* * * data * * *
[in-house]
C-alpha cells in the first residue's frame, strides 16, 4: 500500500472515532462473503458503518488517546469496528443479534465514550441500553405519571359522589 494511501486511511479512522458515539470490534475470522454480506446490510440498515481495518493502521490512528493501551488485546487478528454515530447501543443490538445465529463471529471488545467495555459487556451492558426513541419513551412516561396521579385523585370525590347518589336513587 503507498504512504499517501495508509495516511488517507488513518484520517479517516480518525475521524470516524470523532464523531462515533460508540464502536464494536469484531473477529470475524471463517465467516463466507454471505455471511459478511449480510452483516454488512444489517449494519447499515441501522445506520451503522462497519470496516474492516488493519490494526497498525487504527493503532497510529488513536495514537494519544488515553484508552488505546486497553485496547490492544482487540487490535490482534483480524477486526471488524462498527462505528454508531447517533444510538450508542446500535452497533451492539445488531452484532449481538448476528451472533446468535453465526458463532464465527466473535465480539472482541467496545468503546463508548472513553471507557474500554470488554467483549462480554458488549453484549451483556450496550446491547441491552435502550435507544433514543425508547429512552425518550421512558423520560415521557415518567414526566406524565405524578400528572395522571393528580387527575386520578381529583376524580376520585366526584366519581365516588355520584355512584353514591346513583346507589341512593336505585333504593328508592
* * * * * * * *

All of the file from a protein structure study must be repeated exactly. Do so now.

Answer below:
[in-house]
C-alpha cells in the first residue's frame, strides 16, 4: 500500500472515532462473503458503518488517546469496528443479534465514550441500553405519571359522589 494511501486511511479512522458515539470490534475470522454480506446490510440498515481495518493502521490512528493501551488485546487478528454515530447501543443490538445465529463471529471488545467495555459487556451492558426513541419513551412516561396521579385523585370525590347518589336513587 503507498504512504499517501495508509495516511488517507488513518484520517479517516480518525475521524470516524470523532464523531462515533460508540464502536464494536469484531473477529470475524471463517465467516463466507454471505455471511459478511449480510452483516454488512444489517449494519447499515441501522445506520451503522462497519470496516474492516488493519490494526497498525487504527493503532497510529488513536495514537494519544488515553484508552488505546486497553485496547490492544482487540487490535490482534483480524477486526471488524462498527462505528454508531447517533444510538450508542446500535452497533451492539445488531452484532449481538448476528451472533446468535453465526458463532464465527466473535465480539472482541467496545468503546463508548472513553471507557474500554470488554467483549462480554458488549453484549451483556450496550446491547441491552435502550435507544433514543425508547429512552425518550421512558423520560415521557415518567414526566406524565405524578400528572395522571393528580387527575386520578381529583376524580376520585366526584366519581365516588355520584355512584353514591346513583346507589341512593336505585333504593328508592